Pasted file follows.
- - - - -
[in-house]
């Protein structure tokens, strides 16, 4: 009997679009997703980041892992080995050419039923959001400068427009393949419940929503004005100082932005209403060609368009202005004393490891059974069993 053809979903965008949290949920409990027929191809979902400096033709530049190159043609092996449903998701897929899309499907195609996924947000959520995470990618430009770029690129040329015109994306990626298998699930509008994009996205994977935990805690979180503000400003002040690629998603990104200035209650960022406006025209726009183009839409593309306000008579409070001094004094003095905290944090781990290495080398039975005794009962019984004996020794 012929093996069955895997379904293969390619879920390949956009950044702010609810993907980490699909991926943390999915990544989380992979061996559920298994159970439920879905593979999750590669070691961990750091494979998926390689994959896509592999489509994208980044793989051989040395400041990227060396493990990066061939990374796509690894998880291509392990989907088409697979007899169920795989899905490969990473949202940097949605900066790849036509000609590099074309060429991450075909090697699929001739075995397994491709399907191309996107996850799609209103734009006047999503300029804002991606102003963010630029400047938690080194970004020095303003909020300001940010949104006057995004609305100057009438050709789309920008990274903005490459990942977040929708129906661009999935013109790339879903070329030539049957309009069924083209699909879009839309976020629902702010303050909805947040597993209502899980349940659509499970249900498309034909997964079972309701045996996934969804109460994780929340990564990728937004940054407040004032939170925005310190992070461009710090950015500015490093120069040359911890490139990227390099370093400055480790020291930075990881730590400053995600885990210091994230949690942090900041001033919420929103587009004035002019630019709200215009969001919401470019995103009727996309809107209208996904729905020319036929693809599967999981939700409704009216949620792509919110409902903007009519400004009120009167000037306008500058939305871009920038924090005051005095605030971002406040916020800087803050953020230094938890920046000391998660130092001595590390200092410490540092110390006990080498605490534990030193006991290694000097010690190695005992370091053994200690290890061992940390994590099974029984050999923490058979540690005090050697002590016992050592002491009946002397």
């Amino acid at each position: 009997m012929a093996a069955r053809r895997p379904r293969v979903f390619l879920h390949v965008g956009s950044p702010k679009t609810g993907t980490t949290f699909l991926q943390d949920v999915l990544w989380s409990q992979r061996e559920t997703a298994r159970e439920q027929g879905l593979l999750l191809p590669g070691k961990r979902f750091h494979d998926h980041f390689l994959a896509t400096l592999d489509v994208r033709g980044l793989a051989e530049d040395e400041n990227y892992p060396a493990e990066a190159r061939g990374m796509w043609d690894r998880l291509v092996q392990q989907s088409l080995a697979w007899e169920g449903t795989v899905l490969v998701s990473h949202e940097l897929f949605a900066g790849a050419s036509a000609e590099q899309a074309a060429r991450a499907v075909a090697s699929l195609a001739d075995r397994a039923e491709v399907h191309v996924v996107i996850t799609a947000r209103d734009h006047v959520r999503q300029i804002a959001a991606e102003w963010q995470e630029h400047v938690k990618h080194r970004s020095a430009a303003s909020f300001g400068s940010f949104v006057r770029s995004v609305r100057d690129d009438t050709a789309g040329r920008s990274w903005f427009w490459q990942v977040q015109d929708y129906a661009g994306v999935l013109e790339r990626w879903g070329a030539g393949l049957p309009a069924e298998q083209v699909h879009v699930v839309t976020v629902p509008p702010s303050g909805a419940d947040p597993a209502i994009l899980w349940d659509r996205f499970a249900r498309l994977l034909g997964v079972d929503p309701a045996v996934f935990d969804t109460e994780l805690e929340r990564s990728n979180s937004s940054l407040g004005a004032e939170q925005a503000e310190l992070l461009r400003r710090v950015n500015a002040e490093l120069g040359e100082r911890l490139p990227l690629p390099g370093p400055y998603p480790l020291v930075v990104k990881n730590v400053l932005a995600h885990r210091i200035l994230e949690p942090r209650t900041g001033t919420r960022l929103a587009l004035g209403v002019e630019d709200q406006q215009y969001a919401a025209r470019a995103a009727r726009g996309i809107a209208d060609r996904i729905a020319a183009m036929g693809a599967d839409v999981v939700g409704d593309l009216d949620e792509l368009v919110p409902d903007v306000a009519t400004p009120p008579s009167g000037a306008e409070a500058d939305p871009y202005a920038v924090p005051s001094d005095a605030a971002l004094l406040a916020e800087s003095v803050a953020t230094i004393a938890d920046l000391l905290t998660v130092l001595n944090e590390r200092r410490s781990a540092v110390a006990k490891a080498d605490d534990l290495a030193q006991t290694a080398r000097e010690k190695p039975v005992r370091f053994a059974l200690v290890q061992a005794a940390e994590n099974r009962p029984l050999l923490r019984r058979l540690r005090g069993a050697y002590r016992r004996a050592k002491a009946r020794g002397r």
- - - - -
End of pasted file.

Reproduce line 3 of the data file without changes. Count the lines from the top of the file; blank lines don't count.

């Amino acid at each position: 009997m012929a093996a069955r053809r895997p379904r293969v979903f390619l879920h390949v965008g956009s950044p702010k679009t609810g993907t980490t949290f699909l991926q943390d949920v999915l990544w989380s409990q992979r061996e559920t997703a298994r159970e439920q027929g879905l593979l999750l191809p590669g070691k961990r979902f750091h494979d998926h980041f390689l994959a896509t400096l592999d489509v994208r033709g980044l793989a051989e530049d040395e400041n990227y892992p060396a493990e990066a190159r061939g990374m796509w043609d690894r998880l291509v092996q392990q989907s088409l080995a697979w007899e169920g449903t795989v899905l490969v998701s990473h949202e940097l897929f949605a900066g790849a050419s036509a000609e590099q899309a074309a060429r991450a499907v075909a090697s699929l195609a001739d075995r397994a039923e491709v399907h191309v996924v996107i996850t799609a947000r209103d734009h006047v959520r999503q300029i804002a959001a991606e102003w963010q995470e630029h400047v938690k990618h080194r970004s020095a430009a303003s909020f300001g400068s940010f949104v006057r770029s995004v609305r100057d690129d009438t050709a789309g040329r920008s990274w903005f427009w490459q990942v977040q015109d929708y129906a661009g994306v999935l013109e790339r990626w879903g070329a030539g393949l049957p309009a069924e298998q083209v699909h879009v699930v839309t976020v629902p509008p702010s303050g909805a419940d947040p597993a209502i994009l899980w349940d659509r996205f499970a249900r498309l994977l034909g997964v079972d929503p309701a045996v996934f935990d969804t109460e994780l805690e929340r990564s990728n979180s937004s940054l407040g004005a004032e939170q925005a503000e310190l992070l461009r400003r710090v950015n500015a002040e490093l120069g040359e100082r911890l490139p990227l690629p390099g370093p400055y998603p480790l020291v930075v990104k990881n730590v400053l932005a995600h885990r210091i200035l994230e949690p942090r209650t900041g001033t919420r960022l929103a587009l004035g209403v002019e630019d709200q406006q215009y969001a919401a025209r470019a995103a009727r726009g996309i809107a209208d060609r996904i729905a020319a183009m036929g693809a599967d839409v999981v939700g409704d593309l009216d949620e792509l368009v919110p409902d903007v306000a009519t400004p009120p008579s009167g000037a306008e409070a500058d939305p871009y202005a920038v924090p005051s001094d005095a605030a971002l004094l406040a916020e800087s003095v803050a953020t230094i004393a938890d920046l000391l905290t998660v130092l001595n944090e590390r200092r410490s781990a540092v110390a006990k490891a080498d605490d534990l290495a030193q006991t290694a080398r000097e010690k190695p039975v005992r370091f053994a059974l200690v290890q061992a005794a940390e994590n099974r009962p029984l050999l923490r019984r058979l540690r005090g069993a050697y002590r016992r004996a050592k002491a009946r020794g002397r």